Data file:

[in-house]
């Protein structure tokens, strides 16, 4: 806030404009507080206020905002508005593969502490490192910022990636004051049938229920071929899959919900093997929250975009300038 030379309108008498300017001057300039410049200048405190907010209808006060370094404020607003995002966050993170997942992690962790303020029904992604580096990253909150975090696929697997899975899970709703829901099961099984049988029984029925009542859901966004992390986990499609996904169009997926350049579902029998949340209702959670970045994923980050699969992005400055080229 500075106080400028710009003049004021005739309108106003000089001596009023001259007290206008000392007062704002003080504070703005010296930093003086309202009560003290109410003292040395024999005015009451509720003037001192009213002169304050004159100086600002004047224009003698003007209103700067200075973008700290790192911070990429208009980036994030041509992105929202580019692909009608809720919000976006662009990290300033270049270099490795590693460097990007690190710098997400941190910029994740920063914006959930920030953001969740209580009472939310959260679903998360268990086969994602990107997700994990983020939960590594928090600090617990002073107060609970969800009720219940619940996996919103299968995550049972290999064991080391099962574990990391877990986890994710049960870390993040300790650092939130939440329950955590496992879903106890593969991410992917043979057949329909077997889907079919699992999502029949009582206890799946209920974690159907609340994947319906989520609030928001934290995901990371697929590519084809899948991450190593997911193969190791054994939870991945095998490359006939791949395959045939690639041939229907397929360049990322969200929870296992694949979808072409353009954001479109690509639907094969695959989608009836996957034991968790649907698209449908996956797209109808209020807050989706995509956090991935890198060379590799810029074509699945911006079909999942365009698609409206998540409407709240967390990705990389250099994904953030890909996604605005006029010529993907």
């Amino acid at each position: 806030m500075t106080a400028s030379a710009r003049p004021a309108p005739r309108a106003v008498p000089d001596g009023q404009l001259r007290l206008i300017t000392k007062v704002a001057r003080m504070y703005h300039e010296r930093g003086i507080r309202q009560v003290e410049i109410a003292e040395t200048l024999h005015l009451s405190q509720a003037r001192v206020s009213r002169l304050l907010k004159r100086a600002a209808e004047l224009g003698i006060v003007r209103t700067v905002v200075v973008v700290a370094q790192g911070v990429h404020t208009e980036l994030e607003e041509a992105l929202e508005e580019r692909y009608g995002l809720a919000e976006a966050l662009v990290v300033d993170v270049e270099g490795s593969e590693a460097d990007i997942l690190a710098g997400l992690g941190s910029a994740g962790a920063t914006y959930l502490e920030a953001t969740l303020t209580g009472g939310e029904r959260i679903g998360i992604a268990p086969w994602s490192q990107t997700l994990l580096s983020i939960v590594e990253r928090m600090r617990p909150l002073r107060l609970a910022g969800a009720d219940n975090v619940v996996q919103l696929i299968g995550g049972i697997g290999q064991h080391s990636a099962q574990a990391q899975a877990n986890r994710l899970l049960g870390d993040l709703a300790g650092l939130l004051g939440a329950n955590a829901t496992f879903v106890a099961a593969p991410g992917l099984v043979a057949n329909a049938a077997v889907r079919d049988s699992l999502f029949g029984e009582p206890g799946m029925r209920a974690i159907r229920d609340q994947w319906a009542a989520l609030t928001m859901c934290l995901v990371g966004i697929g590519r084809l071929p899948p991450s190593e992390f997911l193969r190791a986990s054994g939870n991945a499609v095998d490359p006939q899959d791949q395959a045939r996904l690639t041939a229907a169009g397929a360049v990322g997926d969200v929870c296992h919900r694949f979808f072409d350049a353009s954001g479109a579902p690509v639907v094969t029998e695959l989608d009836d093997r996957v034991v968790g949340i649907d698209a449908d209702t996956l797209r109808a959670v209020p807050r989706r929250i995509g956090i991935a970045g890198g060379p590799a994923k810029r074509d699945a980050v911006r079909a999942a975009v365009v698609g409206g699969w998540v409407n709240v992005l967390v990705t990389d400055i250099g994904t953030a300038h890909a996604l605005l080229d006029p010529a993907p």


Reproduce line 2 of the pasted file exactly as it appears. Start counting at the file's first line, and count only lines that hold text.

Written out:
């Protein structure tokens, strides 16, 4: 806030404009507080206020905002508005593969502490490192910022990636004051049938229920071929899959919900093997929250975009300038 030379309108008498300017001057300039410049200048405190907010209808006060370094404020607003995002966050993170997942992690962790303020029904992604580096990253909150975090696929697997899975899970709703829901099961099984049988029984029925009542859901966004992390986990499609996904169009997926350049579902029998949340209702959670970045994923980050699969992005400055080229 500075106080400028710009003049004021005739309108106003000089001596009023001259007290206008000392007062704002003080504070703005010296930093003086309202009560003290109410003292040395024999005015009451509720003037001192009213002169304050004159100086600002004047224009003698003007209103700067200075973008700290790192911070990429208009980036994030041509992105929202580019692909009608809720919000976006662009990290300033270049270099490795590693460097990007690190710098997400941190910029994740920063914006959930920030953001969740209580009472939310959260679903998360268990086969994602990107997700994990983020939960590594928090600090617990002073107060609970969800009720219940619940996996919103299968995550049972290999064991080391099962574990990391877990986890994710049960870390993040300790650092939130939440329950955590496992879903106890593969991410992917043979057949329909077997889907079919699992999502029949009582206890799946209920974690159907609340994947319906989520609030928001934290995901990371697929590519084809899948991450190593997911193969190791054994939870991945095998490359006939791949395959045939690639041939229907397929360049990322969200929870296992694949979808072409353009954001479109690509639907094969695959989608009836996957034991968790649907698209449908996956797209109808209020807050989706995509956090991935890198060379590799810029074509699945911006079909999942365009698609409206998540409407709240967390990705990389250099994904953030890909996604605005006029010529993907």